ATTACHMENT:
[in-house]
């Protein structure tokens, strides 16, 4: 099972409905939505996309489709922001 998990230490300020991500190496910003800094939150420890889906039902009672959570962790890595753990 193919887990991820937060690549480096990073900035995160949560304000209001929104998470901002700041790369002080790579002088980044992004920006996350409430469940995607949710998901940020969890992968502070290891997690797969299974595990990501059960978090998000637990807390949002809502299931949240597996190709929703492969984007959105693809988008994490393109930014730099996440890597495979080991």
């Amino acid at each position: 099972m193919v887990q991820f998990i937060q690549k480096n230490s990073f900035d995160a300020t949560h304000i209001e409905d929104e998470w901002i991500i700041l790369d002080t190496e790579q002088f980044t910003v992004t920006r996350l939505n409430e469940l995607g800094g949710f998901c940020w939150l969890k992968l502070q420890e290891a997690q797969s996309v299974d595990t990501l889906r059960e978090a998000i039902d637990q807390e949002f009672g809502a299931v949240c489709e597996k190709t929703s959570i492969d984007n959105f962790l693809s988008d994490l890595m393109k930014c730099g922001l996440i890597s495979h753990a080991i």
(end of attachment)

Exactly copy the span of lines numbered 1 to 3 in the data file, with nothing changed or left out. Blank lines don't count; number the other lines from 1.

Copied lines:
[in-house]
């Protein structure tokens, strides 16, 4: 099972409905939505996309489709922001 998990230490300020991500190496910003800094939150420890889906039902009672959570962790890595753990 193919887990991820937060690549480096990073900035995160949560304000209001929104998470901002700041790369002080790579002088980044992004920006996350409430469940995607949710998901940020969890992968502070290891997690797969299974595990990501059960978090998000637990807390949002809502299931949240597996190709929703492969984007959105693809988008994490393109930014730099996440890597495979080991």
């Amino acid at each position: 099972m193919v887990q991820f998990i937060q690549k480096n230490s990073f900035d995160a300020t949560h304000i209001e409905d929104e998470w901002i991500i700041l790369d002080t190496e790579q002088f980044t910003v992004t920006r996350l939505n409430e469940l995607g800094g949710f998901c940020w939150l969890k992968l502070q420890e290891a997690q797969s996309v299974d595990t990501l889906r059960e978090a998000i039902d637990q807390e949002f009672g809502a299931v949240c489709e597996k190709t929703s959570i492969d984007n959105f962790l693809s988008d994490l890595m393109k930014c730099g922001l996440i890597s495979h753990a080991i």